Jennifer LeClaire is now sharing her reflections and revelations through Walking in the Spirit. Listen at charismapodcastnetwork.com.
What’s your prophetic reputation? Are you known as the prophet who refuses to water down—or, worse, manufacture—a prophetic word to tickle the ears of those listening, or will you speak the prophecy boldly despite the persecution it may bring you?
Would you be willing to go to jail to maintain the purity of your prophetic ministry? Or would you instead go along with the hundreds of other prophets who give way to spirits of divination, Jezebel spirits, witchcraft or lying spirits in order to make hearers happy (and keep the offerings pouring in)?
Put another way, will you be like Ahab’s prophets or like Micaiah?
Pontificating False Prophets
Here’s the scene. There was no war between Aram and Israel for three years when Judah’s King Jehoshaphat made a visit to Ahab’s palace. The kings discussed going to war against Ramoth Gilead, but Jehoshaphat had enough wisdom to seek the counsel of the Lord before hitting the battlefield (1 Kings 22:1-6).
Ahab summoned about 400 prophets to ask, “Shall I go to war against Ramoth Gilead, or shall I refrain?” Unanimously, they told him to go and that he would succeed in overtaking the land.
Jehoshaphat wasn’t so quick to put his faith in the false prophets. He asked Ahab if there was a prophet of the Lord available to weigh in.
“The king of Israel answered Jehoshaphat, ‘There is still one prophet through whom we can inquire of the Lord, but I hate him because he never prophesies anything good about me, but always bad. He is Micaiah son of Imlah’” (v. 8, NIV). Despite expecting bad news, Ahab called for Micaiah even as the false prophets continued their prophetic pontificating about his sure success in battle.
Don’t Let Ahab’s Messengers Intimidate You
Before Micaiah appeared before the two kings, the messenger who fetched him gave him a warning: “Look, the other prophets without exception are predicting success for the king. Let your word agree with theirs, and speak favorably” (v. 13). But Micaiah stood his ground and told the messenger he would only speak what the Lord told him.
Imagine the prophetic pressure that was on Micaiah! He knew what Ahab wanted to hear—and he knew the 400 false prophets had pumped Ahab up with expectation to take new land for his kingdom. Would Micaiah tell Ahab what he wanted to hear or truly stand on God's truth?
When Ahab asked Micaiah if he should go to war or not, the prophet first told him what he wanted to hear—not out of compromise but because, much like Balaam, the wicked king was determined to go to war no matter what the Lord’s will was. It didn’t really matter what Micaiah said. But Ahab picked up on Micaiah’s clear undertones and insisted the prophet tell him the truth in the name of the Lord (vv. 15-16).
That’s when Micaiah let it loose: “I saw all Israel scattered on the hills like sheep without a shepherd, and the Lord said, ‘These people have no master. Let each one go home in peace.’
"Therefore hear the word of the Lord: I saw the Lord sitting on his throne with all the multitudes of heaven standing around him on his right and on his left. And the Lord said, ‘Who will entice Ahab into attacking Ramoth Gilead and going to his death there?’
"One suggested this, and another that. Finally, a spirit came forward, stood before the Lord and said, ‘I will entice him.’ …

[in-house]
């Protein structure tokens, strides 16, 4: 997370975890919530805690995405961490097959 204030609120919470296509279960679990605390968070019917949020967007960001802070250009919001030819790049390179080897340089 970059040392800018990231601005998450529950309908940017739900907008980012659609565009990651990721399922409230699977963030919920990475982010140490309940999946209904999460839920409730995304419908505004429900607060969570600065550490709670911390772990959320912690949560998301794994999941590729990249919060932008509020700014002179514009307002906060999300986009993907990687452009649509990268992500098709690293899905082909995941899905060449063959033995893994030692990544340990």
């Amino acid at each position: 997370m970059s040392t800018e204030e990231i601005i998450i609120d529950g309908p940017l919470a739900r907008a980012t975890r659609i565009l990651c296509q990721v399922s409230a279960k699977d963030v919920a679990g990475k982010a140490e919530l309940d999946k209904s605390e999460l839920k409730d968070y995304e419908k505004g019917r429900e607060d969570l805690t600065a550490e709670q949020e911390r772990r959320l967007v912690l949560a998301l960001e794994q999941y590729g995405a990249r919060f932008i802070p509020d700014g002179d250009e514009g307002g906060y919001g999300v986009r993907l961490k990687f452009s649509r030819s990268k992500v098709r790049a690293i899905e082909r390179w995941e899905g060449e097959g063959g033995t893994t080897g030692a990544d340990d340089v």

"‘I will go out and be a deceiving spirit in the mouths of all his prophets,’ he said. ...
"So now the Lord has put a deceiving spirit in the mouths of all these prophets of yours. The Lord has decreed disaster for you” (vv. 17, 19-21, 22, 23).
True Prophets Face Persecution
And that’s when the persecution began. Ahab completely disregarded the true prophetic word, even though the Lord was gracious enough to reveal what was going on behind the scenes.
Zedekiah, son of Kenaanah, slapped Micaiah in the face. Ahab ordered Michaiah put in prison with nothing but bread and water until his safe return. For Micaiah’s part, he didn’t back down from his God-breathed prophecy, boldly telling Ahab that if he ever returns safely, the Lord had not spoken through him (vv. 24-28).
Of course, Micaiah was right. Ahab was killed in battle. We don’t know if the prophet ever got out of prison or not. But Micaiah was a good and faithful witness for the Lord. Even if his earthly fate was to die in prison for his prophetic purity, he gains in eternity.
Unfortunately, too many in today’s prophetic ministry have a temporal view rather than an eternal view of their calling. Many would rather hang out in Ahab’s house than in caves or prisons eating bread and water.
But, modern-day prophets, I urge you to remember Micaiah. He set the example for us. Micaiah was familiar with Ahab’s displeasure in the wake of true prophetic words. Ahab’s own confession was that Micaiah never had anything good to tell him. It’s possible that Micaiah had faced persecution at Ahab or Jezebel’s hand—or at the hands of the party-line prophets—throughout his ministry. But he stood strong. He spoke what he heard the Lord saying—nothing more and nothing less. Let the Micaiahs arise in this prophetic generation and be faithful witnesses to the truth! Amen.
Jennifer LeClaire is news editor at Charisma. She is also the author of several books, including The Spiritual Warrior's Guide to Defeating Jezebel. You can email Jennifer at email@example.com or visit her website here. You can also join Jennifer on Facebook or follow her on Twitter.
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